A scholar in settler colonial studies, University of Hawaiʻi at Hilo Assistant Professor Leanne Day says whatever the medium, whether it is a book or slam poetry, she hopes her students will be inspired to engage in critical self-reflection.
Born and raised on Oʻahu, Day, the newest faculty member in the UH Hilo Department of English, says it is a dream to be back in Hawaiʻi teaching contemporary indigenous literatures of Oceania to the diverse student body.
Day is currently the inaugural Daniel K. Inouye postdoctoral fellow at UH Mānoa, where she is co-hosted by the Department of Ethnic Studies and the Public Policy Center. She spent the past two years as a postdoc at Brandeis University in Waltham, MA, where she helped build an Asian American and Pacific Islander studies program.
“I was raising awareness of why these programs are important and trying to help students understand that [Asian American and Pacific Islander] as a combined group needs to be questioned,” she says. “It was exciting to help students understand the different histories and the relationships to the nation state.”
She explains that even though she grew up in Hawaiʻi she did not realize until she was an undergraduate at Scripps College in Claremont, CA, that it was possible to study topics such as ethnic relations in Hawaiʻi or the complexities packed into the word “local.”
“I met a professor from Arizona State who grew up in Hawaiʻi and he had all these materials about Hawaiʻi,” she explains. “I said ‘wait, you can study this?’ I had no idea because I had never seen it so I didn’t know you could do it.”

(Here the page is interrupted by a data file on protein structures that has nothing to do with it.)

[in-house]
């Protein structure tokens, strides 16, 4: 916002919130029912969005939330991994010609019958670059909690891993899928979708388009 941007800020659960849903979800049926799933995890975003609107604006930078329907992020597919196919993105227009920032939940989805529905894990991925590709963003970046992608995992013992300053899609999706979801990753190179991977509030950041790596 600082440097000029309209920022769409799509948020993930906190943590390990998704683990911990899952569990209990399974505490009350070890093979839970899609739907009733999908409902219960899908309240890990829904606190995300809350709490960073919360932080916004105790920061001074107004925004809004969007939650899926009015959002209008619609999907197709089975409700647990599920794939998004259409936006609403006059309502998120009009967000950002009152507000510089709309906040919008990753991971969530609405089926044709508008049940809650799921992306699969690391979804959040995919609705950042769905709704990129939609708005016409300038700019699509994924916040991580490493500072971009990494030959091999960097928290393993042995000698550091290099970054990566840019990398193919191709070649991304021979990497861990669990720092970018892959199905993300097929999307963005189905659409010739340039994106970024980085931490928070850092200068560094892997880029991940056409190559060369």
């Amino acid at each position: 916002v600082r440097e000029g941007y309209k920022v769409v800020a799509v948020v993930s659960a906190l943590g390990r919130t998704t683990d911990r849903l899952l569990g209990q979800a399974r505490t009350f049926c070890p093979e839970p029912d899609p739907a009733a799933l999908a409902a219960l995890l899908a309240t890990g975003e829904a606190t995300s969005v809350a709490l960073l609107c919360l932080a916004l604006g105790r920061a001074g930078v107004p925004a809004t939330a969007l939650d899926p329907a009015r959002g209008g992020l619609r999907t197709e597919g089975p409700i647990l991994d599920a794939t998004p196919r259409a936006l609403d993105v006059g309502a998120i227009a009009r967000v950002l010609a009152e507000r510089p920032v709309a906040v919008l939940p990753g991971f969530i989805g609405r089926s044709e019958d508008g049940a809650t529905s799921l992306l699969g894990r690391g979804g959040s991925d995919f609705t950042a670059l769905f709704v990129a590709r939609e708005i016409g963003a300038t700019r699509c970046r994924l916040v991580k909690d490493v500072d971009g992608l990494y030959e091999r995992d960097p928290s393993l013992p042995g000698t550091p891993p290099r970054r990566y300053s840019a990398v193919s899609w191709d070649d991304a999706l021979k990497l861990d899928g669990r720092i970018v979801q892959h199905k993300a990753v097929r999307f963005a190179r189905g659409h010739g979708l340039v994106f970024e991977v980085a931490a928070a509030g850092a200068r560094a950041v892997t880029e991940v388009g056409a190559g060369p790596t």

Pacific Islands literature
This semester she is teaching Pacific Islands literature to students from all over the Pacific region as well as Oklahoma and California. Day is especially interested in introducing her students to writers and poets from Oceania who use not only traditional writing but also multimedia posts on social media as a vehicle for social activism.
“Literature gives us a different approach to thinking about these larger social challenges and different ways of connecting. It gives students ways to understand things they are observing in their own communities. We ask questions like, what does the phrase ‘to be local’ mean in Hawaiʻi? Who counts as indigenous? Students here understand a lot of the concepts because they’re living them every day.”
—By Leah Sherwood, a UH Hilo tropical conservation biology and environmental science graduate student